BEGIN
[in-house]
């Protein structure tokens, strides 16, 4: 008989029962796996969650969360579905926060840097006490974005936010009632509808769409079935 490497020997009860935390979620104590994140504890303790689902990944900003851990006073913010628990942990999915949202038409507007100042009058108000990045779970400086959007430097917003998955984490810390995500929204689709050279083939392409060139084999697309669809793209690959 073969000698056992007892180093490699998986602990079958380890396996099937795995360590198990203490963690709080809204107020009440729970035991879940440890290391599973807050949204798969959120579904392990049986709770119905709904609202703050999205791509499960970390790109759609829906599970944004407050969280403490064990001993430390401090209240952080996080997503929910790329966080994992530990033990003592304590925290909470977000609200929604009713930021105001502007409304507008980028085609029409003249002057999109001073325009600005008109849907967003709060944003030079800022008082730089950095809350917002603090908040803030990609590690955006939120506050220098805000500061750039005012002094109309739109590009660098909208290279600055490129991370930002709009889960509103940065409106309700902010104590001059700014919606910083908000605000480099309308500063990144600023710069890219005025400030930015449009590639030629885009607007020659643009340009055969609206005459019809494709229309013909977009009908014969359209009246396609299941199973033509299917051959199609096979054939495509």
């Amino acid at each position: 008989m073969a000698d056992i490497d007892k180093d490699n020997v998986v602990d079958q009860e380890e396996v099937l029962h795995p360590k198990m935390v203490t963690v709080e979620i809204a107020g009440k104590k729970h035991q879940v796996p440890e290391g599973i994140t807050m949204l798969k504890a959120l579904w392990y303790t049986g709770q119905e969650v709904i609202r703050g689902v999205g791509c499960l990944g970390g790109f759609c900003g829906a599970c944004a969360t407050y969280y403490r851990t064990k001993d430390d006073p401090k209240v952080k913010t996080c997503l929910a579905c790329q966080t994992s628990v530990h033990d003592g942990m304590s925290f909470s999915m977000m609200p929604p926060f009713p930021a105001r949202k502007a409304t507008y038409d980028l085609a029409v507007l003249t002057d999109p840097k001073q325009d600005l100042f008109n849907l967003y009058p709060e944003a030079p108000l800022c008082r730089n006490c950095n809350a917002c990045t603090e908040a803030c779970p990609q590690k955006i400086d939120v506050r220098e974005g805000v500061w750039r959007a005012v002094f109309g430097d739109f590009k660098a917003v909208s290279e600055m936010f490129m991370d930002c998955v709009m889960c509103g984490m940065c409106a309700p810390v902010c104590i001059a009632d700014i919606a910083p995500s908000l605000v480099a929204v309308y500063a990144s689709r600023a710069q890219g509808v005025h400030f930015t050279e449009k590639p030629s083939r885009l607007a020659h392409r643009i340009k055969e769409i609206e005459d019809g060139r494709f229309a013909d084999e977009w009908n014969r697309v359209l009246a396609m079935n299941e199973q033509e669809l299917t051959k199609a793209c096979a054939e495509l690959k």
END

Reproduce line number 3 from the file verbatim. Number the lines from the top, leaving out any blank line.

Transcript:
């Amino acid at each position: 008989m073969a000698d056992i490497d007892k180093d490699n020997v998986v602990d079958q009860e380890e396996v099937l029962h795995p360590k198990m935390v203490t963690v709080e979620i809204a107020g009440k104590k729970h035991q879940v796996p440890e290391g599973i994140t807050m949204l798969k504890a959120l579904w392990y303790t049986g709770q119905e969650v709904i609202r703050g689902v999205g791509c499960l990944g970390g790109f759609c900003g829906a599970c944004a969360t407050y969280y403490r851990t064990k001993d430390d006073p401090k209240v952080k913010t996080c997503l929910a579905c790329q966080t994992s628990v530990h033990d003592g942990m304590s925290f909470s999915m977000m609200p929604p926060f009713p930021a105001r949202k502007a409304t507008y038409d980028l085609a029409v507007l003249t002057d999109p840097k001073q325009d600005l100042f008109n849907l967003y009058p709060e944003a030079p108000l800022c008082r730089n006490c950095n809350a917002c990045t603090e908040a803030c779970p990609q590690k955006i400086d939120v506050r220098e974005g805000v500061w750039r959007a005012v002094f109309g430097d739109f590009k660098a917003v909208s290279e600055m936010f490129m991370d930002c998955v709009m889960c509103g984490m940065c409106a309700p810390v902010c104590i001059a009632d700014i919606a910083p995500s908000l605000v480099a929204v309308y500063a990144s689709r600023a710069q890219g509808v005025h400030f930015t050279e449009k590639p030629s083939r885009l607007a020659h392409r643009i340009k055969e769409i609206e005459d019809g060139r494709f229309a013909d084999e977009w009908n014969r697309v359209l009246a396609m079935n299941e199973q033509e669809l299917t051959k199609a793209c096979a054939e495509l690959k």